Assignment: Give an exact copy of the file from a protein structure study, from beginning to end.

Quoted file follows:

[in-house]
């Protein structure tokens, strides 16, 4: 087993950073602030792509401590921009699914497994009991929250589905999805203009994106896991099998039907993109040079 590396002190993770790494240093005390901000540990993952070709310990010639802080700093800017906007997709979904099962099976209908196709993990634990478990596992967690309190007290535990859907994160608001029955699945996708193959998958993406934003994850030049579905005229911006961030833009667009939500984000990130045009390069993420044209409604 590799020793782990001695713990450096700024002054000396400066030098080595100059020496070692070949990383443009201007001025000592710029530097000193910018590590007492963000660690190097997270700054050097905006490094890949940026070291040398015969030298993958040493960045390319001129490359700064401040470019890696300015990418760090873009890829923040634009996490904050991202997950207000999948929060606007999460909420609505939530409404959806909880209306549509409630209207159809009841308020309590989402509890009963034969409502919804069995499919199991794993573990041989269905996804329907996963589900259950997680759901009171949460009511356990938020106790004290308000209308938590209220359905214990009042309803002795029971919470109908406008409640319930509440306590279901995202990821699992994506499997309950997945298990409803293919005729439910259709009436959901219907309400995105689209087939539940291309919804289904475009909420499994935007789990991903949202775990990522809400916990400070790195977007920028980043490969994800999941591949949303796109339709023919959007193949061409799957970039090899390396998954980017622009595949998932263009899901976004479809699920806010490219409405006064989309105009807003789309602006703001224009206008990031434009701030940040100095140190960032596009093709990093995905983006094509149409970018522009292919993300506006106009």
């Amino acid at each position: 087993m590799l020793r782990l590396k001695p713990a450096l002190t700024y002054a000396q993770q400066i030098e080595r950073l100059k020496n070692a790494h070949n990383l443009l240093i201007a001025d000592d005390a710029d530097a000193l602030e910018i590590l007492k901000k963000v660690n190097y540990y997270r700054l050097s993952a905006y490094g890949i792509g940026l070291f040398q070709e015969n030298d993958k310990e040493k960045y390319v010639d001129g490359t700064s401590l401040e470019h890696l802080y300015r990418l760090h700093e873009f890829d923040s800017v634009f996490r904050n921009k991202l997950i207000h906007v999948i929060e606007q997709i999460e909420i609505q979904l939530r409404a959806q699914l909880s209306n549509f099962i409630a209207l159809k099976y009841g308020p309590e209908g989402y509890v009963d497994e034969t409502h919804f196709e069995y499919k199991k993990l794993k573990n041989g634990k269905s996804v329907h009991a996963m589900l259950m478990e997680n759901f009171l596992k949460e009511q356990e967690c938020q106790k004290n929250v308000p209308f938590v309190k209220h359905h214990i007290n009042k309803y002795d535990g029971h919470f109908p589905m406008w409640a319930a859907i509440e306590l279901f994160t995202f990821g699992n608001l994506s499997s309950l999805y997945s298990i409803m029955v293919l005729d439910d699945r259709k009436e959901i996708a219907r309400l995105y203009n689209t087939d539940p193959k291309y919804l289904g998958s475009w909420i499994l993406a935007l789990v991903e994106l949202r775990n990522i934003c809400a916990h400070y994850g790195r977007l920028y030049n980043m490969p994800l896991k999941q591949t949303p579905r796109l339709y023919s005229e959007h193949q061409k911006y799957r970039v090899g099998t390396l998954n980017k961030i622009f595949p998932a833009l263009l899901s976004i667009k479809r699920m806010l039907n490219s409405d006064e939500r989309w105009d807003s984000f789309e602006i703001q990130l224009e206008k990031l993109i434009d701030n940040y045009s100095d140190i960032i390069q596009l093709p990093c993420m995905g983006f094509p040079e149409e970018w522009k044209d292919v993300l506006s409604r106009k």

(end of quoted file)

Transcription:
[in-house]
């Protein structure tokens, strides 16, 4: 087993950073602030792509401590921009699914497994009991929250589905999805203009994106896991099998039907993109040079 590396002190993770790494240093005390901000540990993952070709310990010639802080700093800017906007997709979904099962099976209908196709993990634990478990596992967690309190007290535990859907994160608001029955699945996708193959998958993406934003994850030049579905005229911006961030833009667009939500984000990130045009390069993420044209409604 590799020793782990001695713990450096700024002054000396400066030098080595100059020496070692070949990383443009201007001025000592710029530097000193910018590590007492963000660690190097997270700054050097905006490094890949940026070291040398015969030298993958040493960045390319001129490359700064401040470019890696300015990418760090873009890829923040634009996490904050991202997950207000999948929060606007999460909420609505939530409404959806909880209306549509409630209207159809009841308020309590989402509890009963034969409502919804069995499919199991794993573990041989269905996804329907996963589900259950997680759901009171949460009511356990938020106790004290308000209308938590209220359905214990009042309803002795029971919470109908406008409640319930509440306590279901995202990821699992994506499997309950997945298990409803293919005729439910259709009436959901219907309400995105689209087939539940291309919804289904475009909420499994935007789990991903949202775990990522809400916990400070790195977007920028980043490969994800999941591949949303796109339709023919959007193949061409799957970039090899390396998954980017622009595949998932263009899901976004479809699920806010490219409405006064989309105009807003789309602006703001224009206008990031434009701030940040100095140190960032596009093709990093995905983006094509149409970018522009292919993300506006106009």
């Amino acid at each position: 087993m590799l020793r782990l590396k001695p713990a450096l002190t700024y002054a000396q993770q400066i030098e080595r950073l100059k020496n070692a790494h070949n990383l443009l240093i201007a001025d000592d005390a710029d530097a000193l602030e910018i590590l007492k901000k963000v660690n190097y540990y997270r700054l050097s993952a905006y490094g890949i792509g940026l070291f040398q070709e015969n030298d993958k310990e040493k960045y390319v010639d001129g490359t700064s401590l401040e470019h890696l802080y300015r990418l760090h700093e873009f890829d923040s800017v634009f996490r904050n921009k991202l997950i207000h906007v999948i929060e606007q997709i999460e909420i609505q979904l939530r409404a959806q699914l909880s209306n549509f099962i409630a209207l159809k099976y009841g308020p309590e209908g989402y509890v009963d497994e034969t409502h919804f196709e069995y499919k199991k993990l794993k573990n041989g634990k269905s996804v329907h009991a996963m589900l259950m478990e997680n759901f009171l596992k949460e009511q356990e967690c938020q106790k004290n929250v308000p209308f938590v309190k209220h359905h214990i007290n009042k309803y002795d535990g029971h919470f109908p589905m406008w409640a319930a859907i509440e306590l279901f994160t995202f990821g699992n608001l994506s499997s309950l999805y997945s298990i409803m029955v293919l005729d439910d699945r259709k009436e959901i996708a219907r309400l995105y203009n689209t087939d539940p193959k291309y919804l289904g998958s475009w909420i499994l993406a935007l789990v991903e994106l949202r775990n990522i934003c809400a916990h400070y994850g790195r977007l920028y030049n980043m490969p994800l896991k999941q591949t949303p579905r796109l339709y023919s005229e959007h193949q061409k911006y799957r970039v090899g099998t390396l998954n980017k961030i622009f595949p998932a833009l263009l899901s976004i667009k479809r699920m806010l039907n490219s409405d006064e939500r989309w105009d807003s984000f789309e602006i703001q990130l224009e206008k990031l993109i434009d701030n940040y045009s100095d140190i960032i390069q596009l093709p990093c993420m995905g983006f094509p040079e149409e970018w522009k044209d292919v993300l506006s409604r106009k």